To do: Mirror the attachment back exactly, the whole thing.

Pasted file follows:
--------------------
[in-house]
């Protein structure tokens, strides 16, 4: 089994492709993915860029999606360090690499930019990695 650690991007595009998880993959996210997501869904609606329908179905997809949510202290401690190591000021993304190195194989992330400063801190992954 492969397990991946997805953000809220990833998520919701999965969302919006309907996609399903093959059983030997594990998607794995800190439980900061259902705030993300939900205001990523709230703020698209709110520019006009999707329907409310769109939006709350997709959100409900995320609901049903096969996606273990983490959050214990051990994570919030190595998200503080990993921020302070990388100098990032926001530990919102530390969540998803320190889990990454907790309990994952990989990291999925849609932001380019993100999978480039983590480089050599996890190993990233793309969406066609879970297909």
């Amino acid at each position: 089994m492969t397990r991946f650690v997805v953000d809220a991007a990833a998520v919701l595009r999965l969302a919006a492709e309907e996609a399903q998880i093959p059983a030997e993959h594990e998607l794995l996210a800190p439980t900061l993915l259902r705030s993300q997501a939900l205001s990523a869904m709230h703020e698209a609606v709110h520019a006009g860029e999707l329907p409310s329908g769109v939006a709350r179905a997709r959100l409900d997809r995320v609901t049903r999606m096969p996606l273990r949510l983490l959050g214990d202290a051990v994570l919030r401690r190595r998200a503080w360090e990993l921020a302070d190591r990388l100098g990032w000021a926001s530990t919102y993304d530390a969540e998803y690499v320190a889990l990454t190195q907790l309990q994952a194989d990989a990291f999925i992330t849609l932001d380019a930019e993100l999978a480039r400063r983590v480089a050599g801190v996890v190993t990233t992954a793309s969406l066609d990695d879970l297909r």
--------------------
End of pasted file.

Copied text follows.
[in-house]
């Protein structure tokens, strides 16, 4: 089994492709993915860029999606360090690499930019990695 650690991007595009998880993959996210997501869904609606329908179905997809949510202290401690190591000021993304190195194989992330400063801190992954 492969397990991946997805953000809220990833998520919701999965969302919006309907996609399903093959059983030997594990998607794995800190439980900061259902705030993300939900205001990523709230703020698209709110520019006009999707329907409310769109939006709350997709959100409900995320609901049903096969996606273990983490959050214990051990994570919030190595998200503080990993921020302070990388100098990032926001530990919102530390969540998803320190889990990454907790309990994952990989990291999925849609932001380019993100999978480039983590480089050599996890190993990233793309969406066609879970297909």
């Amino acid at each position: 089994m492969t397990r991946f650690v997805v953000d809220a991007a990833a998520v919701l595009r999965l969302a919006a492709e309907e996609a399903q998880i093959p059983a030997e993959h594990e998607l794995l996210a800190p439980t900061l993915l259902r705030s993300q997501a939900l205001s990523a869904m709230h703020e698209a609606v709110h520019a006009g860029e999707l329907p409310s329908g769109v939006a709350r179905a997709r959100l409900d997809r995320v609901t049903r999606m096969p996606l273990r949510l983490l959050g214990d202290a051990v994570l919030r401690r190595r998200a503080w360090e990993l921020a302070d190591r990388l100098g990032w000021a926001s530990t919102y993304d530390a969540e998803y690499v320190a889990l990454t190195q907790l309990q994952a194989d990989a990291f999925i992330t849609l932001d380019a930019e993100l999978a480039r400063r983590v480089a050599g801190v996890v190993t990233t992954a793309s969406l066609d990695d879970l297909r």